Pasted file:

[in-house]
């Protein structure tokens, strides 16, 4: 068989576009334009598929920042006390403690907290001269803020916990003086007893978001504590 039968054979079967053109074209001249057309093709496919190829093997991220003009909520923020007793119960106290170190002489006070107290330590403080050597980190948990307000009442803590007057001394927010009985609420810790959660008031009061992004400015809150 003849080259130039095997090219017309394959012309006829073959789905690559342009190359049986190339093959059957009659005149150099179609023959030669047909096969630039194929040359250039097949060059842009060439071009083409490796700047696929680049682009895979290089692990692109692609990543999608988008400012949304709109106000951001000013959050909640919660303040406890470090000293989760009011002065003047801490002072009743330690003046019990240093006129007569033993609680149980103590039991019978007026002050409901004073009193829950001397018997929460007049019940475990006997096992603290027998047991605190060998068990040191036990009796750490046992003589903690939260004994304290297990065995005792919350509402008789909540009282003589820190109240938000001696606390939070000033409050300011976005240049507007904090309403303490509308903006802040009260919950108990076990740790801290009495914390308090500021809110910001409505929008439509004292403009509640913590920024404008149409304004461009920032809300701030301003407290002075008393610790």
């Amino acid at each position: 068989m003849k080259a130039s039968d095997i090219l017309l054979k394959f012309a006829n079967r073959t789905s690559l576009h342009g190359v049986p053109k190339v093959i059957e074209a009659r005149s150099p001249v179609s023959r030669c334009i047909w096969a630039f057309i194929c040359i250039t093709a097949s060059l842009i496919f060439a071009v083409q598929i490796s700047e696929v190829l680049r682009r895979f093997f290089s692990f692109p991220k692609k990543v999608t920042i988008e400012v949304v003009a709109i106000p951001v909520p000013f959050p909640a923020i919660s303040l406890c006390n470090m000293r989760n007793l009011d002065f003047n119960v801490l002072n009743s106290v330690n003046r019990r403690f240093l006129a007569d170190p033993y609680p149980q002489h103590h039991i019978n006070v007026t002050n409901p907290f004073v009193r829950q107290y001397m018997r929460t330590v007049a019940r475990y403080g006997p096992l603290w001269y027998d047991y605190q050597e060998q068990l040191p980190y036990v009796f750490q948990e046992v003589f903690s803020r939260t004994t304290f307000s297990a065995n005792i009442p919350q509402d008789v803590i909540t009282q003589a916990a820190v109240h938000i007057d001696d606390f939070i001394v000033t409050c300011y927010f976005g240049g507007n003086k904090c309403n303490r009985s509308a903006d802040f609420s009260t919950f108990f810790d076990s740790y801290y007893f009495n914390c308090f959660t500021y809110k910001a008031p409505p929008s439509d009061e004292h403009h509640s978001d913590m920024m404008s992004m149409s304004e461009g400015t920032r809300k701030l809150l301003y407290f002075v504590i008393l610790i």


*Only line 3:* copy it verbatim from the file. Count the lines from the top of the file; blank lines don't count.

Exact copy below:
């Amino acid at each position: 068989m003849k080259a130039s039968d095997i090219l017309l054979k394959f012309a006829n079967r073959t789905s690559l576009h342009g190359v049986p053109k190339v093959i059957e074209a009659r005149s150099p001249v179609s023959r030669c334009i047909w096969a630039f057309i194929c040359i250039t093709a097949s060059l842009i496919f060439a071009v083409q598929i490796s700047e696929v190829l680049r682009r895979f093997f290089s692990f692109p991220k692609k990543v999608t920042i988008e400012v949304v003009a709109i106000p951001v909520p000013f959050p909640a923020i919660s303040l406890c006390n470090m000293r989760n007793l009011d002065f003047n119960v801490l002072n009743s106290v330690n003046r019990r403690f240093l006129a007569d170190p033993y609680p149980q002489h103590h039991i019978n006070v007026t002050n409901p907290f004073v009193r829950q107290y001397m018997r929460t330590v007049a019940r475990y403080g006997p096992l603290w001269y027998d047991y605190q050597e060998q068990l040191p980190y036990v009796f750490q948990e046992v003589f903690s803020r939260t004994t304290f307000s297990a065995n005792i009442p919350q509402d008789v803590i909540t009282q003589a916990a820190v109240h938000i007057d001696d606390f939070i001394v000033t409050c300011y927010f976005g240049g507007n003086k904090c309403n303490r009985s509308a903006d802040f609420s009260t919950f108990f810790d076990s740790y801290y007893f009495n914390c308090f959660t500021y809110k910001a008031p409505p929008s439509d009061e004292h403009h509640s978001d913590m920024m404008s992004m149409s304004e461009g400015t920032r809300k701030l809150l301003y407290f002075v504590i008393l610790i």